We enjoyed a delicious meal of fresh trout caught from the stream just across the way, goat cheese from the area, fresh bread, fried peppers, salad, and some wonderful chorizo (spicy sausage). Masi brought out another bottle of wine, which we learned through broken understanding of Spanish to come from his family’s vineyards in the area rich with them that we’d just passed.

This ended up being a wonderful experience despite the language gap that sometimes had us in our own worlds. We sat in the shade, and enjoyed a fine meal and wonderful wine with some newfound friends who were the epitome of hospitality and grace. We wanted to ask so many more questions, but we settled into tranquilo in the quite magical place of Iriabella.

After lunch, Masi disappeared into the kitchen, letting us know that he would indeed still drive us up the road in just a bit. He emerged with another bottle of what turned out to be a liquer of his own invention, Afrodix, bearing the Iriabella label. It was a wonderful infusion of ginseng from Asia, extract of the maca plant from Peru, and a whiskey from Galicia in Spain. We sat around and downed half the fairly big bottle in multiple fillings of our little cordial glasses. It’s amazing how a little liquor and fine food can help break down all kinds of language and cultural barriers. We had quite a nice time before loading into Masi’s little truck and shoving off.

Masi gave us a ride a little further up the road from where we’d left off, taking us to a little casa rural, owned by a friend of his, on the edge of the next town of Ambasmestos. That’s where I sat and wrote the last couple of articles. We had a nice night there in Ambasmestos, and ended up sampling another of Masi’s Iriabella inventions: an herbal liquer, rich yellow in color, that was a quite fine aperitif to dinner.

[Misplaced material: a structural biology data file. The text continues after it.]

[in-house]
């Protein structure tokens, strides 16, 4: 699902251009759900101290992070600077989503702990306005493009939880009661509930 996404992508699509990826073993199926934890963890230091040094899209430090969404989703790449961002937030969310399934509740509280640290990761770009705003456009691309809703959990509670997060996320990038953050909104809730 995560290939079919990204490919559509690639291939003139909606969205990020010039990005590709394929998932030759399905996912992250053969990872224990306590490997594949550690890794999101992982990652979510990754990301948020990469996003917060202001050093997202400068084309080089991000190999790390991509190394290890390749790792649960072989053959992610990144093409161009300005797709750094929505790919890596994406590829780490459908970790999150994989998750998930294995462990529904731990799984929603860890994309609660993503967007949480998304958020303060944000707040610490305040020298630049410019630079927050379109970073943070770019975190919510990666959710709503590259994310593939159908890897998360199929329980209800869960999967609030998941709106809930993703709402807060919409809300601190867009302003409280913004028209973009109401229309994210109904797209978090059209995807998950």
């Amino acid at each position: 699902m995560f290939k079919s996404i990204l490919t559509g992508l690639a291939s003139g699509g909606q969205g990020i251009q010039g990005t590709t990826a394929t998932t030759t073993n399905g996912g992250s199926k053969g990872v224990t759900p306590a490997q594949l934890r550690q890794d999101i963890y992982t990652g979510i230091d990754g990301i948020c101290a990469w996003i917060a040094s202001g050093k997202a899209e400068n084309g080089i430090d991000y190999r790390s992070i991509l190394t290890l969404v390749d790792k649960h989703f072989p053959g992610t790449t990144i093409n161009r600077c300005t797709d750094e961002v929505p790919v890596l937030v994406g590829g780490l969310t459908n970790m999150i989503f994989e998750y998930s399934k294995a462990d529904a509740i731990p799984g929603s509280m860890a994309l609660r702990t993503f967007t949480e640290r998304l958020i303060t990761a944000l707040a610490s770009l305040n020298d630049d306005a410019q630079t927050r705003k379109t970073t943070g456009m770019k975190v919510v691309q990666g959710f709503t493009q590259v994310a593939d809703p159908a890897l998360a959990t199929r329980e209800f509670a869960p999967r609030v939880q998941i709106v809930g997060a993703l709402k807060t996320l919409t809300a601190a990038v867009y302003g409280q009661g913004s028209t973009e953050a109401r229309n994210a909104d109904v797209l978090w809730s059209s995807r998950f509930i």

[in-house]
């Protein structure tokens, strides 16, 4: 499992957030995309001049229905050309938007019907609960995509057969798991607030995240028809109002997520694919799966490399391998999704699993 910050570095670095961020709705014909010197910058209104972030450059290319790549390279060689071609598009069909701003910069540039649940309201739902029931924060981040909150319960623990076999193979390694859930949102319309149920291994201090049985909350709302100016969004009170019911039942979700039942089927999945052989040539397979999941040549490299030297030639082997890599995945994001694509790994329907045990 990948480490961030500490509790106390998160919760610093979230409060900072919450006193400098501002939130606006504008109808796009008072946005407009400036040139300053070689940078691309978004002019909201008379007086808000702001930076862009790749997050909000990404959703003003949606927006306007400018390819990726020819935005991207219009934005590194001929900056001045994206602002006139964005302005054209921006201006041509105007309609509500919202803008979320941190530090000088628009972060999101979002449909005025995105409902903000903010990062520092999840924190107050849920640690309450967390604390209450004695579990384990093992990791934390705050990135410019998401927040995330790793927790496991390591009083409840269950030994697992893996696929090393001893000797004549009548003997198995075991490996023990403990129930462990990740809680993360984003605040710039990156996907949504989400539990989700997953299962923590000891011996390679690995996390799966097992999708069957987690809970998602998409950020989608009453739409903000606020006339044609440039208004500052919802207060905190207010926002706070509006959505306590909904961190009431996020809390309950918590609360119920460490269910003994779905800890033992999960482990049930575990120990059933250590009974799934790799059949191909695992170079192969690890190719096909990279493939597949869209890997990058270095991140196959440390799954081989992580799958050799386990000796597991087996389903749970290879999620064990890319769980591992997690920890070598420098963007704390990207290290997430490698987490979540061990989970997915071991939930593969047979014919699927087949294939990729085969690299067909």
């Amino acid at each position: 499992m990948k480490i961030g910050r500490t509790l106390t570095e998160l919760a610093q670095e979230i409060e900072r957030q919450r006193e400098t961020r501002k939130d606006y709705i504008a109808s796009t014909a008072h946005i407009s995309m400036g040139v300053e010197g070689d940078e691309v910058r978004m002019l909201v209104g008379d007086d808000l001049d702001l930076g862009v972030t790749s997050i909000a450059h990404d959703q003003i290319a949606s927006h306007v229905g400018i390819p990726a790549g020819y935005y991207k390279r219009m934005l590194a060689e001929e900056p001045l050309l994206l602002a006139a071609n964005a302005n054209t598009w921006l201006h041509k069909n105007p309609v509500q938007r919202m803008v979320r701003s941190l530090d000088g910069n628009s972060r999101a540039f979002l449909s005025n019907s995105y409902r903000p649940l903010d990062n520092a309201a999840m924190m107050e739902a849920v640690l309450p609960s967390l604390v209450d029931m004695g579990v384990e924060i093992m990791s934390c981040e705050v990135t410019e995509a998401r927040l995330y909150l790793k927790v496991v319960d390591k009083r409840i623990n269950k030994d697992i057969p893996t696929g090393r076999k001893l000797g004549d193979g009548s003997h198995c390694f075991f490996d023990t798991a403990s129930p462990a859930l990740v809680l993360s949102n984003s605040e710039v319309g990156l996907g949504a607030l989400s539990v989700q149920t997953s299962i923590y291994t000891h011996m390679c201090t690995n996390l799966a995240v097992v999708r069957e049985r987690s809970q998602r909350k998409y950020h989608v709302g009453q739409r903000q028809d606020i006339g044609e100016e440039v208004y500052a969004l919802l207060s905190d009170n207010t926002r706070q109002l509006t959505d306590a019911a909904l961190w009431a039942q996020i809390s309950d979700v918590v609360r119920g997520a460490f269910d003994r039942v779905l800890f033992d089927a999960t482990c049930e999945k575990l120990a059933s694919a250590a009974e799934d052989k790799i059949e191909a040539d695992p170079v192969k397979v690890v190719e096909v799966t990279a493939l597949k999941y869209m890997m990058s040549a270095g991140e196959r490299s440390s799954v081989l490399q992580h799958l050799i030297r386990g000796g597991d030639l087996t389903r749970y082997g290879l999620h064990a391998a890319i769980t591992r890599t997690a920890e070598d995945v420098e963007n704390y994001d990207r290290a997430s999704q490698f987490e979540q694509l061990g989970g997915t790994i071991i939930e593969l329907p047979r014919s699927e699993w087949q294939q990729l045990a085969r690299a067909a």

I experienced (can’t quite say I learned them yet) a couple of lessons from this experience. Sometimes, it’s okay to go with my gut feeling on something we ought to do like trailing off a side road in hopes of a room for the night. Even though I’d also had an experience earlier the same day that dissuaded me from taking risks where our feet and ability to get to where we needed to be were concerned, not taking this particular risk would have kept us from a wonderful experience. I also recognized (again) a need to not second-guess or try to anticipate Kat’s reactions to situations. She’s on her own journey of finding tranquilo in all things, and despite my personal aversion to being responsible for creating a circumstance that forces her to seek that inner tranquility, I need to not shy off from making decisions that might do just that.

The other thing I experienced was the joy of stepping into a situation that was socially and personally uncomfortable to me. Masi and his wife and friend had set up another table with their’s for us to join them. They asked us to join them. I tried to tell them that we didn’t want to interrupt, but my Spanish is insufficient to convey the meaning behind my words. The bottom line is that it’s hard for me to graciously receive the simple hospitality that was shown to us despite the fact that I would do exactly the same thing in their place. Why is that? I need to ponder that some – what is this innate thing I have about not imposing? What am I missing sometimes through that attitude? How do I change?